Date of Award

Summer 8-26-2023

Degree Type


Degree Name

EdD Education Leadership, Management and Policy


Education Leadership, Management and Policy


Christopher Tienken, EdD

Committee Member

Barbara Strobert, EdD

Committee Member

James Calleroz White, EdD


School Choice, Private School Advantage, Parent Decision Making, Value of Private School Education, Millennials as Parents, Consumerism in Education


The purpose of this qualitative case study was to describe parents’ reasons for choosing a competitive, private high school (National Association of Independent School (NAIS) member school), over available free, public options. Independent schools have long held a strong presence in the nation’s educational landscape. However, as more families consider how they will pay for college, independent schools are facing new realities and challenges. This study expands upon previous research, which predominantly focused on school choice, by examining a less studied sample–the private school parents. What are parents' reasons for choosing to send their child or children to a NAIS member high school over free, public-school options?

The study used a qualitative case study approach because it focused on NAIS high schools and parents of students in grades 9-12 from New York City. I conducted semi-structured, individual interviews with a dozen parents of students at the high school division of several NAIS member schools that serve grades K-12.

The research results encompassed three overarching themes that emerged from the interviews: (1) Affordability, (2) Perceived Value, and (3) the Private School Effect/Advantage. In addition, several sub-themes were identified: (1) parents' pro-public-school attitude, (2) the perceived failings of the public school system, (3) the challenges of private schools, and, ultimately, identifying (4) the best match school based on each child’s needs. These themes overlapped and created an intricate and interwoven framework from which to answer the research question.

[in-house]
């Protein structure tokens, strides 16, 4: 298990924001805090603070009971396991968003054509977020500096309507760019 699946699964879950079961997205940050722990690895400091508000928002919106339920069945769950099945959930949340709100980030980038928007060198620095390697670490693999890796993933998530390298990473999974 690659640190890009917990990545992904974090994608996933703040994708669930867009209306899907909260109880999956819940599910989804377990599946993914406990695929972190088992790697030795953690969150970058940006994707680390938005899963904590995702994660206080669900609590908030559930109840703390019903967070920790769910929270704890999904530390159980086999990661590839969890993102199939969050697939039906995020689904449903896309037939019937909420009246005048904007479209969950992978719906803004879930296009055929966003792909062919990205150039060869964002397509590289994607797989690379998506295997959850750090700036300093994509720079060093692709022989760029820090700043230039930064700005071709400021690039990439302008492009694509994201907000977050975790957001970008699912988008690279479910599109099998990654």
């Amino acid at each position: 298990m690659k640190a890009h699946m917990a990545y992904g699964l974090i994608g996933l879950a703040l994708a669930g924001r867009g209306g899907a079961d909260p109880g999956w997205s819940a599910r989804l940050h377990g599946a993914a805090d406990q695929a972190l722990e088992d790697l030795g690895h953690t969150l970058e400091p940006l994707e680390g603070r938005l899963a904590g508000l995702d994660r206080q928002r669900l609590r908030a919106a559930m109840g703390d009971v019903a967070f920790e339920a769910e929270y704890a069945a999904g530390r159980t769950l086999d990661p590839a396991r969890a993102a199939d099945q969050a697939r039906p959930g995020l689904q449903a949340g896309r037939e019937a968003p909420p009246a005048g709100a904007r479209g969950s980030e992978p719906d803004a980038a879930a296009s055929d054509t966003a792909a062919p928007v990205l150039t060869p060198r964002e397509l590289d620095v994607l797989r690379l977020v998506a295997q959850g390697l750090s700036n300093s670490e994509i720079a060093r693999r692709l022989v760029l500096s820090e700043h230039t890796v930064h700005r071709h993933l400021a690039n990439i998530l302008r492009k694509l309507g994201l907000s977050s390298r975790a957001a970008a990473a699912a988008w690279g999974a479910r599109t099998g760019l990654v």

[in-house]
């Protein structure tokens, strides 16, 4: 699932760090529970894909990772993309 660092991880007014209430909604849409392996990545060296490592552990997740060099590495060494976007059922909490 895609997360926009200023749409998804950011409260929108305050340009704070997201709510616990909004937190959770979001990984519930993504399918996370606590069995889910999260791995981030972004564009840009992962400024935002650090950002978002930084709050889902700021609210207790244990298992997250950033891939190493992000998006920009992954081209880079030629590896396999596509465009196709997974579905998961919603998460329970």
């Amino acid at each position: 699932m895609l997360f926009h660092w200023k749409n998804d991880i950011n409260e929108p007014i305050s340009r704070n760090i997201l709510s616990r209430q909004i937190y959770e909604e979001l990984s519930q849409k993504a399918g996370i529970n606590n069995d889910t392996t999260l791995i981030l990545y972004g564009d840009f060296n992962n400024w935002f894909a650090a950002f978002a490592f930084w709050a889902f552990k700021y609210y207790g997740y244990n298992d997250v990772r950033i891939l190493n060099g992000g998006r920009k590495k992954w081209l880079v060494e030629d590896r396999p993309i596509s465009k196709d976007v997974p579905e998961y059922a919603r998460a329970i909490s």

From my findings I concluded that even parents who choose to pay for a private high school for their children voice concerns, complaints, and share a longing for more public virtues. The main disparity between private and public options is the absence of socio-economic diversity.

Given the qualitative nature of this study, some limitations include that the sample may not generalize to other schools. In addition, the sample is also limited to parents of students currently in high school so may not generalize to other generational/age groups. The sample may also not generalize to schools outside of New York City.

One recommendation for practice is for independent schools to expand focus on life-long learning in the form of adaptability for future careers (many may not even exist yet given how fast technology changes compared with what most parents experienced in their own lifetime) and on living a purposeful and meaningful life. This can be accomplished by shifting attention away from the college list, standardized testing, and grades as a measure of student success, and towards creating innovative programs that help high school students apply their knowledge across disciplines, especially in areas of technology and science, along with the arts and humanities. One recommendation for future research is to examine if and how public schools can replicate what parents seek in private schools.

Keywords for this study include school choice, school choice options, history of school choice, market theory in education, consumerism in education, private schools, private school advantage, Millennials as parents, value of private school education, parent decision making.